Heston turned quite pale almost immediately. He stumbled backwards onto a chair.
“This is... akin to murder,” he muttered.
“It’s better than the alternative,” Edna said sharply. “If this play is stopped, then the Shade will remain, and it will find some other situation where it can take possession of people to replay these events. Do you want the deaths of even more people on your hands?”
“I...” Heston hesitated. “I can’t be part of this!”
He stormed out of the room, leaving silence in his wake. Archie was the one to break it.
“There’s really nothing else you can do?” he asked.
“Not without somehow increasing our own magical abilities,” Morguss answered. “Shades are so rare that no one’s really ever developed countermeasures.”
“So... what do we do about him?” Archie asked. “Move him back on stage? Or will he get up and go of his own accord.”
Edna brightened slightly. “I thought you’d never ask. Seeing as you’re volunteering, you can carry him to the stage.”
Heston leaned against a wall in the corridor. He too was feeling quite faint.
It had all been his idea, using the old mansion. And that made this all his fault.
Six actors were now dead, and another would soon follow. All his years as a successful director and writer hadn’t prepared him for this.
He lashed out, kicking the wall, and stubbing his toe as a result.
His mind turned to Felicity Wave, the young Kyrii playing the part of Esmeralda. She still had her entire career ahead of her, and the Witches were planning on striking her down.
The others were one thing, they were already dead, but Felicity wasn’t. She didn’t even understand what was going to happen.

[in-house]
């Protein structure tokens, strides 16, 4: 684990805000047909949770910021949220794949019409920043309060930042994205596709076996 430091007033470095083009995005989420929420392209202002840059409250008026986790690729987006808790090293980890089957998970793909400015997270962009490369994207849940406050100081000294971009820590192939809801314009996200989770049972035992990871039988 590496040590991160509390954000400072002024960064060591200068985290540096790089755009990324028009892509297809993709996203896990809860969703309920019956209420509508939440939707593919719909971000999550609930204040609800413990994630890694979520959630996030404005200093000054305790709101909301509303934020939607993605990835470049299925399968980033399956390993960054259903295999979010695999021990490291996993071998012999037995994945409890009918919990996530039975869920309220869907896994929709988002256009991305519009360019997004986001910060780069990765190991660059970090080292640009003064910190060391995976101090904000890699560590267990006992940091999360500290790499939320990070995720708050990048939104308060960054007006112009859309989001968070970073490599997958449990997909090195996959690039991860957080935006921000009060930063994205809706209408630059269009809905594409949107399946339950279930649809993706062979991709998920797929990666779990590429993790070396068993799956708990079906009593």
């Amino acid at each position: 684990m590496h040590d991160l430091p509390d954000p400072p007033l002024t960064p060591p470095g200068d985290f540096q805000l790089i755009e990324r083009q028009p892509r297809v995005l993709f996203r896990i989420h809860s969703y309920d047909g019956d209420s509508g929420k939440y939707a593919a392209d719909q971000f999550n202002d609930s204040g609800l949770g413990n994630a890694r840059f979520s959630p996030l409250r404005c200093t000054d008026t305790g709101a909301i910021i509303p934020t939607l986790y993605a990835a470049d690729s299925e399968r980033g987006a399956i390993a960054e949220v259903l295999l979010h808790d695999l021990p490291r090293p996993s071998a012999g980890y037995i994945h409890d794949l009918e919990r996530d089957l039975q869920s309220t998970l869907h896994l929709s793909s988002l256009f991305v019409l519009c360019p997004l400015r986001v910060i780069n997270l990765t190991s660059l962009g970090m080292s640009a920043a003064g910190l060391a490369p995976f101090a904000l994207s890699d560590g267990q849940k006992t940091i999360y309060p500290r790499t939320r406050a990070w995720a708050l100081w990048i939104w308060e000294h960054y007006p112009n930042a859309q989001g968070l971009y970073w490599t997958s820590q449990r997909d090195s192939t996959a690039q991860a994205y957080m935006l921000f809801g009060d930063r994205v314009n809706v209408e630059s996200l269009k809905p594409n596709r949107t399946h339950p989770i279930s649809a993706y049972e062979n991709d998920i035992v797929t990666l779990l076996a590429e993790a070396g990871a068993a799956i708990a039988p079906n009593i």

Heston stood up straight suddenly.
It wasn’t too late. Felicity wasn’t dead yet.
He marched off down the corridor, his course of action clear.
He would have no more blood on his hands.
Archie deposited the Scorchio’s body rather heavily back to the position he had originally fallen on the stage. He stood back up and wiped his brow.
“Thanks for the help,” he muttered under his breath.
Sophie peeked through the curtains, “Looks like the audience is getting restless.”
“It’s almost time to start the next act,” Archie nodded.
Behind them, Heston returned to the stage.
“Ah, back again, are you?” Edna asked him. “We’re ready to start again. We need all the actors that are appearing in the next act, and get that Kyrii girl back here.”
“She’s not coming,” Heston said firmly.
“What?” Edna demanded sharply.
“I won’t send a young girl to her death,” Heston maintained. “I told her to head home. This play is over.”
Edna’s nostrils flared. “You have no idea what you’ve done!”
She barged past the Tonu, closely followed by equally livid looking Sophie and Morguss. Archie and Heston followed haplessly in their wake.
Edna burst into Felicity’s dressing room with rather more force than she intended to, and ended up stumbling forwards slightly. Thankfully, she soon discovered that empty and managed to straighten herself out before Sophie, Morguss, Archie and Heston arrived behind her.
Edna wheeled round to face Heston.
“Where is she?” she demanded.
“I told you, I sent her home,” Heston replied. “She didn’t need telling twice either. She’s probably halfway back to Neopia Central by now, and I don’t blame her. Once this is all over, I intend to be hot on her heels; I’ve had more than enough of the Haunted Woods.”